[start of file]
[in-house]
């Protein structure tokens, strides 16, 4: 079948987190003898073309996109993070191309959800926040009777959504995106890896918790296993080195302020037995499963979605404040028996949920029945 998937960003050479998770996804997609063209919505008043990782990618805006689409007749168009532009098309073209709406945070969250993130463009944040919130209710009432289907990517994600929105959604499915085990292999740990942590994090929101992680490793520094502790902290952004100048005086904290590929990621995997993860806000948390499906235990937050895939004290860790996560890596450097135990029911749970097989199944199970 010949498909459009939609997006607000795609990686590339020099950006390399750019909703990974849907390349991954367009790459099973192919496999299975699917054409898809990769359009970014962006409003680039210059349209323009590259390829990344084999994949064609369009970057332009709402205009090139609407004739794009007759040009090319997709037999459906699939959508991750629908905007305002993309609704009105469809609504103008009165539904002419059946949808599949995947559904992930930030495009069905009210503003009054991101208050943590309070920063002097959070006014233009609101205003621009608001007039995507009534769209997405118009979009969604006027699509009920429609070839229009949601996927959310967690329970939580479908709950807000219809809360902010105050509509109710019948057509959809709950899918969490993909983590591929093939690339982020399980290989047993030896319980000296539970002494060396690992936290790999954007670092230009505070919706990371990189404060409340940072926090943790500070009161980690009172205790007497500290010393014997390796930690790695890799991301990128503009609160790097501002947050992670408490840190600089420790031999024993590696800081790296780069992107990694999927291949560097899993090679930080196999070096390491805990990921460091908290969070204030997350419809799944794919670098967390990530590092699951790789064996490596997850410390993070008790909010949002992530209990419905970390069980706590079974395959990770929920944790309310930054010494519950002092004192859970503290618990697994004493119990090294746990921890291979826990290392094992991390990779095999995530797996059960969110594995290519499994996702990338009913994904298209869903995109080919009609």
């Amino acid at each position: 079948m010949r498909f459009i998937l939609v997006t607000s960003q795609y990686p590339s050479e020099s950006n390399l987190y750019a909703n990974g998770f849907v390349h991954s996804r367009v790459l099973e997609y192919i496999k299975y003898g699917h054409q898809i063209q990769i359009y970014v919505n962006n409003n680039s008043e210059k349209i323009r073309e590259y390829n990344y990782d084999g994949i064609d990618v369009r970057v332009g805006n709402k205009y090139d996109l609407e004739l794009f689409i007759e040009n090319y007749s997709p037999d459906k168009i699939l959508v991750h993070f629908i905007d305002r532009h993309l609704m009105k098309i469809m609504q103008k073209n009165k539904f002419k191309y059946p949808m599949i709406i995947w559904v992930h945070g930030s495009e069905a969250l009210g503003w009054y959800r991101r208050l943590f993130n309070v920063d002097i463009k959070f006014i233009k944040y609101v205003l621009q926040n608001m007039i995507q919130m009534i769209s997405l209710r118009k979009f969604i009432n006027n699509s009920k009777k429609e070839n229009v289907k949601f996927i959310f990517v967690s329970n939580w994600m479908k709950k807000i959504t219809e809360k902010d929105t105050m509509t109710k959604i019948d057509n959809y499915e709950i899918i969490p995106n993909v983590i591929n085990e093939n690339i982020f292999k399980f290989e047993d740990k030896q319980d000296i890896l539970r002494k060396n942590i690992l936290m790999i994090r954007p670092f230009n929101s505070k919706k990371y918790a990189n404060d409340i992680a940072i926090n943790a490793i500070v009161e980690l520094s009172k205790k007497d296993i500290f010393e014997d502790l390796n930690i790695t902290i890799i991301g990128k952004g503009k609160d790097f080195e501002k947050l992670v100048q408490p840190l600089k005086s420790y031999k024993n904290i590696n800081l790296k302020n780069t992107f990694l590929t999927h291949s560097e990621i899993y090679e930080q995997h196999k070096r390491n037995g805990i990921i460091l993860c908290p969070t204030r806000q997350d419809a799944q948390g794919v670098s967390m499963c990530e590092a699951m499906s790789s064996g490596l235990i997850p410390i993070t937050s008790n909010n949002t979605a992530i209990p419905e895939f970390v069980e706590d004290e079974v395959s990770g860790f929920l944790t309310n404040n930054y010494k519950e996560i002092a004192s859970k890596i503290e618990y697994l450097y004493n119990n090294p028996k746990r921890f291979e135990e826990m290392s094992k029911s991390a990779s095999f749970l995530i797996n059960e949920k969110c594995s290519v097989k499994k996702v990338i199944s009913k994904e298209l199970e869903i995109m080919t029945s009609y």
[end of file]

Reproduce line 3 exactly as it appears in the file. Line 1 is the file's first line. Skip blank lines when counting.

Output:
């Amino acid at each position: 079948m010949r498909f459009i998937l939609v997006t607000s960003q795609y990686p590339s050479e020099s950006n390399l987190y750019a909703n990974g998770f849907v390349h991954s996804r367009v790459l099973e997609y192919i496999k299975y003898g699917h054409q898809i063209q990769i359009y970014v919505n962006n409003n680039s008043e210059k349209i323009r073309e590259y390829n990344y990782d084999g994949i064609d990618v369009r970057v332009g805006n709402k205009y090139d996109l609407e004739l794009f689409i007759e040009n090319y007749s997709p037999d459906k168009i699939l959508v991750h993070f629908i905007d305002r532009h993309l609704m009105k098309i469809m609504q103008k073209n009165k539904f002419k191309y059946p949808m599949i709406i995947w559904v992930h945070g930030s495009e069905a969250l009210g503003w009054y959800r991101r208050l943590f993130n309070v920063d002097i463009k959070f006014i233009k944040y609101v205003l621009q926040n608001m007039i995507q919130m009534i769209s997405l209710r118009k979009f969604i009432n006027n699509s009920k009777k429609e070839n229009v289907k949601f996927i959310f990517v967690s329970n939580w994600m479908k709950k807000i959504t219809e809360k902010d929105t105050m509509t109710k959604i019948d057509n959809y499915e709950i899918i969490p995106n993909v983590i591929n085990e093939n690339i982020f292999k399980f290989e047993d740990k030896q319980d000296i890896l539970r002494k060396n942590i690992l936290m790999i994090r954007p670092f230009n929101s505070k919706k990371y918790a990189n404060d409340i992680a940072i926090n943790a490793i500070v009161e980690l520094s009172k205790k007497d296993i500290f010393e014997d502790l390796n930690i790695t902290i890799i991301g990128k952004g503009k609160d790097f080195e501002k947050l992670v100048q408490p840190l600089k005086s420790y031999k024993n904290i590696n800081l790296k302020n780069t992107f990694l590929t999927h291949s560097e990621i899993y090679e930080q995997h196999k070096r390491n037995g805990i990921i460091l993860c908290p969070t204030r806000q997350d419809a799944q948390g794919v670098s967390m499963c990530e590092a699951m499906s790789s064996g490596l235990i997850p410390i993070t937050s008790n909010n949002t979605a992530i209990p419905e895939f970390v069980e706590d004290e079974v395959s990770g860790f929920l944790t309310n404040n930054y010494k519950e996560i002092a004192s859970k890596i503290e618990y697994l450097y004493n119990n090294p028996k746990r921890f291979e135990e826990m290392s094992k029911s991390a990779s095999f749970l995530i797996n059960e949920k969110c594995s290519v097989k499994k996702v990338i199944s009913k994904e298209l199970e869903i995109m080919t029945s009609y």